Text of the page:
Click on the radio bar image above to listen to the interview (you will be taken to another webpage).
If you are interested in reading any of her work (and you should be) you can go to her website at:
It is a new year, a new beginning. A new chance to start fresh and do things better. We resolve to do the things we’ve put off, and be the person we want to be. It’s a lovely thought. In the spirit of the season I have made a resolution to post to my blog more consistently. So, for the year of 2015 I will strive to create a new post every Tuesday and Friday.
We all know how woefully inconsistent I have been, but I am going to do my best to change that.
So my first post will be about the projects I am currently juggling.
First is my gnome children’s book that is more or less done being written. I keep putting it off because I am creating all the artwork myself using miniatures, and frankly it is a huge undertaking. I’m still creating half the props (if that is what you would call them). I moved houses right as I was beginning this project, and I shelved it because it was too hard to work on while moving. Picking it back up has been a slow process, because I have been pretty distracted by everything else going on in my own brain.
Next is Fayling, an urban fantasy novel I am writing about my own version of the Fay folk. This particular book is near and dear to my heart. I have written, re-written, started over, scrapped, and written again on this project for a few years now. It means a lot to me, and I don’t want it to see the light of day until it is just perfect. I have a pretty good outline going, but when I feel a little stuck I will set it down and come back to it again when inspiration strikes. About a third of it is complete.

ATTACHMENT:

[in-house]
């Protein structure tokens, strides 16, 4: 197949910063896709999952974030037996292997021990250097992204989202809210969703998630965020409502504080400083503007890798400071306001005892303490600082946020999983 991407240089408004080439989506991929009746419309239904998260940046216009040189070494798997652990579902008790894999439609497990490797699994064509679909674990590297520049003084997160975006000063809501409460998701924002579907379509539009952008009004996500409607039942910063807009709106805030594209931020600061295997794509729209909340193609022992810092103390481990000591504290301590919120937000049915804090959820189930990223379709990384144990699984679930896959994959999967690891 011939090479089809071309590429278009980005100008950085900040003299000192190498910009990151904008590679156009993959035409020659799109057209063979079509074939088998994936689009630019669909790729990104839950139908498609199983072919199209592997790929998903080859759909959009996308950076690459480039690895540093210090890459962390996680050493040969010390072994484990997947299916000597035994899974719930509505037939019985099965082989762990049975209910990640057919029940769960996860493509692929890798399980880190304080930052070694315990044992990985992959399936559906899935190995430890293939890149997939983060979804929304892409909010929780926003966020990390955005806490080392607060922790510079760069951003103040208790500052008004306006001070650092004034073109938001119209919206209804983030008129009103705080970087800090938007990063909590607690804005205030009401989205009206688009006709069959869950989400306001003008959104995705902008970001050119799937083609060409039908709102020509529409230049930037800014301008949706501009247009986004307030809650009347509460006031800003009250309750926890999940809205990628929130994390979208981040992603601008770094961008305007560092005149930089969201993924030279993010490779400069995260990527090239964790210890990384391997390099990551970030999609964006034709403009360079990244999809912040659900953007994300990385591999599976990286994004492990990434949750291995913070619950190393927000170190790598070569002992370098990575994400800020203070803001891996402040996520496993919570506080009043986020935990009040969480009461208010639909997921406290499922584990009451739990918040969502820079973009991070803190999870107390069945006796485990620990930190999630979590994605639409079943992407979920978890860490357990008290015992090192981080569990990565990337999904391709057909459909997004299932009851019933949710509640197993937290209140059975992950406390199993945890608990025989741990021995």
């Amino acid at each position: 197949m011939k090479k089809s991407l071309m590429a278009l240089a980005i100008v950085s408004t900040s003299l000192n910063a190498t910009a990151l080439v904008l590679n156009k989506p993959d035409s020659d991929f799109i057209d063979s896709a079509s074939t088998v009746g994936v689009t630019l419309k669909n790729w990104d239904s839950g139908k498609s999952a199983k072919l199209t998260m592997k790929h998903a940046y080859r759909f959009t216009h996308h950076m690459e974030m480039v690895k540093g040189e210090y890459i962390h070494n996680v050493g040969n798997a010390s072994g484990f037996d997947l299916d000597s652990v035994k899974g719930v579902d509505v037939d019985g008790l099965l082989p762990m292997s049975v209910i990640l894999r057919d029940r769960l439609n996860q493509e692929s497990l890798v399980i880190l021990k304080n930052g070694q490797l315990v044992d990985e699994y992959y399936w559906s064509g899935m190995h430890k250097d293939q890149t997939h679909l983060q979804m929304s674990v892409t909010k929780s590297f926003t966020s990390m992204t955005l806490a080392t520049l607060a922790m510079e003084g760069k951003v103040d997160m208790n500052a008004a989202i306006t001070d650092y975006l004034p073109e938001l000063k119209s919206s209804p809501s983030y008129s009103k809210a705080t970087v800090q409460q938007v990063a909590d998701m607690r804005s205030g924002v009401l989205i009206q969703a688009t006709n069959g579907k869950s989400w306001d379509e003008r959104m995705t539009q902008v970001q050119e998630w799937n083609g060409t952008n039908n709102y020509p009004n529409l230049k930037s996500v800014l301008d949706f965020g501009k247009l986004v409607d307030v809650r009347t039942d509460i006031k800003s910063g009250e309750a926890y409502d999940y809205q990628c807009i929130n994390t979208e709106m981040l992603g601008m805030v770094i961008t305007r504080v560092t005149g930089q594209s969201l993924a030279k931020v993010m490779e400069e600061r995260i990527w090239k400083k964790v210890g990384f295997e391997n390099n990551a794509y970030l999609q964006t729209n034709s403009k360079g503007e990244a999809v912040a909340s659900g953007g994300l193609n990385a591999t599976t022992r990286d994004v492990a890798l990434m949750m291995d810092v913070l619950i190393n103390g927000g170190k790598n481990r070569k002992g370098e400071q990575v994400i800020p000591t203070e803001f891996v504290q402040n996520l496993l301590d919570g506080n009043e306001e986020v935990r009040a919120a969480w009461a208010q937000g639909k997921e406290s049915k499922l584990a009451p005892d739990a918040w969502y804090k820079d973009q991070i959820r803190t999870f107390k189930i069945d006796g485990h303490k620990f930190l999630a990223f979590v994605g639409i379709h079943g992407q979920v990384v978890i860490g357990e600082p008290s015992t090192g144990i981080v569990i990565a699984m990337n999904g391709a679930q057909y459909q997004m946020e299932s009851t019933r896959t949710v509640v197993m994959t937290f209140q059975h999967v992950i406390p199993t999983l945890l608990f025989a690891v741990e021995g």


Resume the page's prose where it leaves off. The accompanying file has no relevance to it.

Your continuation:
Then there is a new project that I started about a minute after I published Tilted Tales. It is still in the concept stage, but I am on a good track. This one will be a sort of encyclopedia of the monsters and fairies that rattle around inside my head. Some are based of legends and stories I was told as a child, while others are just plain imagined into existence. I will update you more on this one as the idea solidifies.
And finally the one I am most excited about (at the moment). In Tilted Tales, I wrote an epic poem about six witch sisters. I have received very positive feedback on this poem, so much so that I decided to create a novel version. The title of the poem is Six Sisters. I have not picked a title for the novel yet, but there are a few bouncing around my head. I’ll let you know when I settle on one. I have written a thorough and complete outline for this book, and I am aiming at an august publication. I am thinking of trying to get this one traditionally published, but if I can’t get an agent/publisher to bite, then I will continue on with CreateSpace.
As you can see, I have plenty to keep my busy this year, wish me luck!